A son's story of a father stranded onboard a vital ship in the global supply chain
23 April 2020
Like many Nautilus International members, containership chief officer Chris Kuiken should have been relieved from his ship with a crew change a long time ago.
But as for thousands of similar Merchant Navy seafarer members during the global coronavirus emergency, this has been virtually impossible due to border restrictions.
Now his young son has drawn global attention to the reality of life for seafarers and their families and the impact of denial of crew changes in a very personal story.
'It's not very nice,' Tibbe Kuiken, aged 11, told the Dutch youth newspaper NOS Jeugdjournaal about his disappointment that his father now must stay longer at sea in order to help transport vital supplies for the rest of the world. 'I can't see him and I can't come to visit him.'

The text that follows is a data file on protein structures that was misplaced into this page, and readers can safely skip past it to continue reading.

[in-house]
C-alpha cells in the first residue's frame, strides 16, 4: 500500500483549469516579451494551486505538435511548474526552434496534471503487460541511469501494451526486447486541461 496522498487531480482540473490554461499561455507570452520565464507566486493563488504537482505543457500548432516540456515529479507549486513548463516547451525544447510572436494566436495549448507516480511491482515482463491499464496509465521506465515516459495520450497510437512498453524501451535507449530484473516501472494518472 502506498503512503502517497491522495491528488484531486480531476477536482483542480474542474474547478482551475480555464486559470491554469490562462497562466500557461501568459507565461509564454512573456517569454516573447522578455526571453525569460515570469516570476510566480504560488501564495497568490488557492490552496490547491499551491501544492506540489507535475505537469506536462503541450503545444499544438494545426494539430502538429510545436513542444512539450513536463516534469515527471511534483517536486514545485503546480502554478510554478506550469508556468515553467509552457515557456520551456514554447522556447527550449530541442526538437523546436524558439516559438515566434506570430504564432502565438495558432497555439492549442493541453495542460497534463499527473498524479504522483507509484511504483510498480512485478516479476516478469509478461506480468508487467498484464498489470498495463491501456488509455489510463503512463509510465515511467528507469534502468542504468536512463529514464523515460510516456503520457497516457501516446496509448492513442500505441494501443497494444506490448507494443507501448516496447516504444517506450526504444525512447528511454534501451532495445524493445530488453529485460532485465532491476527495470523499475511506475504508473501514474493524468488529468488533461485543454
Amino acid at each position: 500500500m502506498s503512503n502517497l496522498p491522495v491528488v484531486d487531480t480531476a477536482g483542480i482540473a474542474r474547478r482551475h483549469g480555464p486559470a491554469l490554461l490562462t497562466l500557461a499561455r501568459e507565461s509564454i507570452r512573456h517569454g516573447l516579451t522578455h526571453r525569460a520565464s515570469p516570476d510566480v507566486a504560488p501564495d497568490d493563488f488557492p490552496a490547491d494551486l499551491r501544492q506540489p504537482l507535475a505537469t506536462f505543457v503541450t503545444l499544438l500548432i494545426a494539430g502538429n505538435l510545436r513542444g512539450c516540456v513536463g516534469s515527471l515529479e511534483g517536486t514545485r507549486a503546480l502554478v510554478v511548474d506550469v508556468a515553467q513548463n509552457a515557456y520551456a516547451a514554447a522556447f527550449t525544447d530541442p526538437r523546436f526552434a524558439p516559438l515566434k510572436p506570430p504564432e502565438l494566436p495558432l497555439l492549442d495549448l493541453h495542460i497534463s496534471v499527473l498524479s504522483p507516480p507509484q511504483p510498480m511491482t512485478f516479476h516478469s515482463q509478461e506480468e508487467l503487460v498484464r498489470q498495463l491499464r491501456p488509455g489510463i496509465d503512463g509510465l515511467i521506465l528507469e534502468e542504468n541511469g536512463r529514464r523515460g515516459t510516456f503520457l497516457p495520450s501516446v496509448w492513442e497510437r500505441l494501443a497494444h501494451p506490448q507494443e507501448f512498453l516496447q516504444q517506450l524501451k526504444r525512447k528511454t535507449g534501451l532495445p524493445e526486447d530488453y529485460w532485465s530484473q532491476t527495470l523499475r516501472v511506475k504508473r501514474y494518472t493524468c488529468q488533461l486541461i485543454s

Tibbes's dad is a Nautilus Netherlands branch advisory board member and works on a Maersk Line container ship.
Tibbes said he was disappointed his father will not be able to come home for weeks or maybe even months. He knows his father's container ship 'transports stuff all over the world' and is used to not seeing him for long periods, but this time is different.
'That [travel] goes on and on, but one thing's different now: he's not allowed off the ship, because of measures against the coronavirus.'
Nautilus has been lobbying both nationally and internationally to enable crew repatriations. Executive officer in the Netherlands Sascha Meijer told Schuttevaer NL news that: 'Many seafarers need to be relieved. At least 2,000 Dutch people work on a seagoing ship and cannot go home for the time being. Normally, they are relieved by other crew.'
Nautilus general secretary Mark Dickinson broadcast an impassioned plea via YouTube for governments to allow seafarer crew changes.
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